Whew! This is my favorite story in the book so I wanted to do it justice. Do you see how lovingly the seeping wound in panel 4 has been illustrated? That little white poof between the women in panel 6 is a cat if you zoom way in.

I ended up cutting out the first 5 pages of the story, which can be summarized as, “Jim is having a particularly frustrating Friday night.” That allowed me to start with what, in my opinion, is the linchpin moment of the story: when Jim sets himself on fire. Because women are confusing and he can’t get one and he’s so sure that having one is like having a direct line to god, which makes his inability to score that much more frustrating and emasculating.  It’s ridiculous. And then he sets himself on fire and it all comes out into the open. Everything about it makes you want to laugh and cry at the same time.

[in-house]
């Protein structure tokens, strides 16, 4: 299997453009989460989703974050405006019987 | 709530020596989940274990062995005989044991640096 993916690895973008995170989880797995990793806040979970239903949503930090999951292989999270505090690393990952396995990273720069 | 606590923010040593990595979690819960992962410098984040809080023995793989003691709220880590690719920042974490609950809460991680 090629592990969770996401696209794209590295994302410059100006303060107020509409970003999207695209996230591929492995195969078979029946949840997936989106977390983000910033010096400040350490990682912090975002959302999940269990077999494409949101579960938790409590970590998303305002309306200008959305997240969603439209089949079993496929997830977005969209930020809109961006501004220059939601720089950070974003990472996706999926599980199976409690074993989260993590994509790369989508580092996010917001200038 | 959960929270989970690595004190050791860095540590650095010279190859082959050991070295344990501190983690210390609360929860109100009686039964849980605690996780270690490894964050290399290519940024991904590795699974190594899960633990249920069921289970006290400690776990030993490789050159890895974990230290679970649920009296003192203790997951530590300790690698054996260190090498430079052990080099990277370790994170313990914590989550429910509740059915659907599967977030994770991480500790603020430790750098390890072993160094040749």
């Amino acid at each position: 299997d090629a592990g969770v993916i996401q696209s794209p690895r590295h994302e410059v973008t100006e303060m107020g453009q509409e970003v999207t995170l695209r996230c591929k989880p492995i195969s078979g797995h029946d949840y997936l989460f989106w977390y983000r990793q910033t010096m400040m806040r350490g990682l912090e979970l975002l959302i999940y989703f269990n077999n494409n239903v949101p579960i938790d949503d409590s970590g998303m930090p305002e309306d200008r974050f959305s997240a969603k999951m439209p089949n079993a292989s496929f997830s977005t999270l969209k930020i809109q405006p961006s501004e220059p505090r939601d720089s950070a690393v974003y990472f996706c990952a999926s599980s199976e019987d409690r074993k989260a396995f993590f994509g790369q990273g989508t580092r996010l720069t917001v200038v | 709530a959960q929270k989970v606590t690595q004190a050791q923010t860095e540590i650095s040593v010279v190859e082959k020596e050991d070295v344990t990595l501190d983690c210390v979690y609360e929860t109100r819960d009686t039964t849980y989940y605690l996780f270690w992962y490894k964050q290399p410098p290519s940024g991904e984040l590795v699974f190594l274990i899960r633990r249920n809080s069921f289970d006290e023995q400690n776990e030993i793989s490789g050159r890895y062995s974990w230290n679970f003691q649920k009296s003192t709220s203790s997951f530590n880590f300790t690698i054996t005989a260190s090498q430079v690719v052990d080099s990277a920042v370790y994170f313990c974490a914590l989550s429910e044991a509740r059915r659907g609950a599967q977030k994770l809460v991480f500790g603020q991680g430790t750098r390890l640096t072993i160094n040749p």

The use of water in the story is really nice too, as a counterpoint to fire and as a symbol of healing and compassion. There’s a lot to analyze here, if you want to write an English paper. I just used some of my favorite moments and motifs.

The Inventor, 1972

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I had the fog in panel 1 perfect, and then I accidentally deleted the layer, and just couldn’t make the fog look perfect again. But it’s supposed to be foggy in panel 1.

From the moment I took on this project, I wondered how I was going to draw the homemade scuba gear, which seemed like such a memorable symbol, but on rereading the story, I felt the homemade scuba gear was less important. The girl in the story believes Uncle Ricky was a real angel, but he was a kid who gave his friend a homemade tattoo and also made his own fireworks. He was no angel. Also, he tested his homemade scuba gear alone, at night. He wasn’t as smart as he thought.